Archaeopteryx is an extinct bird that we know only from the fossils it left behind. There are eleven discovered fossils in existence, and the one that is generally considered the most well-preserved is called the “Thermopolis specimen.” It was found somewhere in the Solnhofen region of Germany and was part of a private collection until it was acquired by the Wyoming Dinosaur Center in Thermopolis, Wyoming.1 The Solnhofen Limestone formation, where it was probably preserved, is thought to be 150 million years old.2 Because the specimen is so well-preserved, geochemist Roy Wogelius and his colleagues wanted to analyze the specimen chemically, to see if there were any chemical remnants of the actual bird still in the fossil.
How do you chemically analyze a fossil without destroying it? One way is to use the Stanford Synchrotron Radiation Lightsource (SSRL). This instrument produces high-intensity X-rays which are used to illuminate the material being studied. The elements in the material absorb these X-rays, becoming “excited” with the extra energy. In order to “de-excite,” they release that energy with X-rays of their own. The released X-rays are different for each element, so when you analyze the X-rays being emitted by the illuminated fossil, you can determine what elements exist in the fossil, along with their concentrations.
So Roy Wogelius and his colleagues teamed up with some physicists at Stanford University to analyze this incredibly well-preserved Archaeopteryx fossil. The results were surprising, at least to those who think the fossil is 150 million years old.
The researchers first scanned the limestone slab in which the fossil was preserved so as to get an idea of what elements are in the limestone and how they are distributed. They then started scanning the fossil itself, and they found significant differences between the elements found in the fossil and the elements found in the surrounding limestone. For example, the fossilized bones, claws, skull, and teeth had similar concentrations of calcium, which were all much lower than the concentration of calcium found in the limestone itself. Conversely, the concentrations of zinc, phosphorus, and sulfur were all greater in the fossil than in the surrounding limestone.3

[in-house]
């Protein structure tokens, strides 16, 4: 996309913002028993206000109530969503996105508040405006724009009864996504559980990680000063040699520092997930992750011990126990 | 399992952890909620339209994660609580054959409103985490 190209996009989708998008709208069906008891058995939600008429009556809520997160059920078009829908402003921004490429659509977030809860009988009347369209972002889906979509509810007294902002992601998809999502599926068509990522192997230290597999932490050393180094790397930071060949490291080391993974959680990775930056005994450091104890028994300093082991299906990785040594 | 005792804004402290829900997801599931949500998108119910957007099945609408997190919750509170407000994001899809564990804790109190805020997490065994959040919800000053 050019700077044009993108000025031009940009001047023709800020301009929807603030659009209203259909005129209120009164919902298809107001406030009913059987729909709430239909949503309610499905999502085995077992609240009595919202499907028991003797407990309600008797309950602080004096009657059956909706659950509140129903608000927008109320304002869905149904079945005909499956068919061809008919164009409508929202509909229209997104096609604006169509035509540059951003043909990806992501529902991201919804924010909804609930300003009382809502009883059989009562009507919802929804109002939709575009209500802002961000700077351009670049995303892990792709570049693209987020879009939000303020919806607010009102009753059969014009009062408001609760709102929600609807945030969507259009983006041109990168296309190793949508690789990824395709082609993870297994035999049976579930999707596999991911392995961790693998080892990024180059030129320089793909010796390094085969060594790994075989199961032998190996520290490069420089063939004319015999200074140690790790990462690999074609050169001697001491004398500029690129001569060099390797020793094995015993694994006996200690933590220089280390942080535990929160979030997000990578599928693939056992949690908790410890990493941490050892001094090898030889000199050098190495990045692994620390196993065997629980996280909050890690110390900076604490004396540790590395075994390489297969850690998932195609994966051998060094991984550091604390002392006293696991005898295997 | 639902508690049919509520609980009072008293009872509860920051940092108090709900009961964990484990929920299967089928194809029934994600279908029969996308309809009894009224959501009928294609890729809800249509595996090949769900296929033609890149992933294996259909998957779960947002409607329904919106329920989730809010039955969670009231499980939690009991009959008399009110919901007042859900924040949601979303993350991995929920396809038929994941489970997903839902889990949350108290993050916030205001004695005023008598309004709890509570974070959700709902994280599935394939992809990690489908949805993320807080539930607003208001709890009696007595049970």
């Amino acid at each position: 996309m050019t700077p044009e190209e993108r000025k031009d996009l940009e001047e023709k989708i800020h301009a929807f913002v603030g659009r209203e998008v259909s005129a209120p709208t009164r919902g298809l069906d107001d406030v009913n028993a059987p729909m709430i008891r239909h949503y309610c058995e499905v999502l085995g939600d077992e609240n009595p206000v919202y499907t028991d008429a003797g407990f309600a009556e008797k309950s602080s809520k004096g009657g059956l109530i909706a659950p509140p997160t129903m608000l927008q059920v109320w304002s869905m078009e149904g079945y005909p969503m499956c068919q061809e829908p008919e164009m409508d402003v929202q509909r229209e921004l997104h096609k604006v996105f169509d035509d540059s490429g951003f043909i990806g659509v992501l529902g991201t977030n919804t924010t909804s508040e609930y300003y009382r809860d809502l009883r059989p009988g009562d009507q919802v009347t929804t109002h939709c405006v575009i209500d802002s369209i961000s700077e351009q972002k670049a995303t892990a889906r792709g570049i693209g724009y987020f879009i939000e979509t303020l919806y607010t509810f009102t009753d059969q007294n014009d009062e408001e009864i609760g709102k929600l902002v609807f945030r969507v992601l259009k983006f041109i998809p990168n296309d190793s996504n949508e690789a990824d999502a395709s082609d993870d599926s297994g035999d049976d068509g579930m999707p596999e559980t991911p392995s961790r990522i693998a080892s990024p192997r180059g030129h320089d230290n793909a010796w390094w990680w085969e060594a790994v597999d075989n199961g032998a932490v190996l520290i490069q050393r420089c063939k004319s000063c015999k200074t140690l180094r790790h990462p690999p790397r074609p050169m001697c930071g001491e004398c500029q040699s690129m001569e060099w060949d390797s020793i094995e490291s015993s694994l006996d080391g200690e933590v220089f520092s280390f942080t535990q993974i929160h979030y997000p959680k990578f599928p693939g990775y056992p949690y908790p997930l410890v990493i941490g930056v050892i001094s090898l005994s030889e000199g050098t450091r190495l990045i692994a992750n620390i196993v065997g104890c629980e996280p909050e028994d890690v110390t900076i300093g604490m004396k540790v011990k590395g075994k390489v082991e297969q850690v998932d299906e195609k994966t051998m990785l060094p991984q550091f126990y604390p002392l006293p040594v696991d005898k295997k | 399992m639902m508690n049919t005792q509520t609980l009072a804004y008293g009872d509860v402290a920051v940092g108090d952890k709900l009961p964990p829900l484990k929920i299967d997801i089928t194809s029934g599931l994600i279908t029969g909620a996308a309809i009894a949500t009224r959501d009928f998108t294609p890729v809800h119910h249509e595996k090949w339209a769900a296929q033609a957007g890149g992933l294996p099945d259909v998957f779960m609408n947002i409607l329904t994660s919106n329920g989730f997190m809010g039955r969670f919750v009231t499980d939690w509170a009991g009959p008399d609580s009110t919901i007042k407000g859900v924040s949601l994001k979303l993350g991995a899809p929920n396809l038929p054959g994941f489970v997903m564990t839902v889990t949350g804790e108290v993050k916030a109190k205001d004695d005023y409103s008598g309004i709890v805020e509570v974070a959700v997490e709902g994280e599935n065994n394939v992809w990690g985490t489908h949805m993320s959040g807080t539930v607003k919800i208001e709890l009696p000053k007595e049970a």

What does this tell us? Well, here’s what the authors say is their most striking result:
…elevated Zn levels associated with the skull and other bones have persisted over geological time and most likely, along with phosphorous and sulfur, are remnants of the original bone chemistry.
So even after a supposed 150 million years, there is still a lot of the original chemistry from the bird itself. While this is amazing, I thought the other thing they discovered was even more incredible. When they looked at the levels of phosphorus in the rachises (feather shafts) that are preserved in the limestone, they found that the levels were once again quite different from the surrounding limestone. Instead, they were very similar to the levels found in the rachises of birds that are currently alive!
This is really surprising, because it has always been thought that the feathers we see in these Archaeopteryx fossils are just impressions left behind in the surrounding limestone. However, that’s not what these results indicate. As the authors state:
Here we present chemical imaging via synchrotron rapid scanning X-ray fluorescence (SRS-XRF) of the Thermopolis Archaeopteryx, which shows that portions of the feathers are not impressions but are in fact remnant body fossil structures, maintaining elemental compositions that are completely different from the embedding geological matrix.
So in the end, the fossil seems to have remnants of the original chemistry of the bones, claws, skull, and teeth. More surprisingly, it even has remnants of the original feather shafts!
This kind of analysis, combined with the results of several other fossil analyses, provide strong evidence that such fossils are not millions of years old.
1. Gerald Mayr, Burkhard Pohl, and D. Stefan Peters, “A Well-Preserved Archaeopteryx Specimen with Theropod Features,” Science 310:1483-1486, 2005.
Return to Text
2. Paul Selden and John Nudds, Evolution of Fossil Ecosystems, Manson Publishing 2012, p. 159.
Return to Text
3. U. Bergmann, R. W. Morton, P. L. Manning, W. I. Sellers, S. Farrar, K. G. Huntley, R. A. Wogelius, and P. Larson, “Archaeopteryx feathers and bone chemistry fully revealed via synchrotron imaging,” Proceedings of the National Academy of Sciences of the United States of America 107(20):9060–9065 2010. (available online)
Return to Text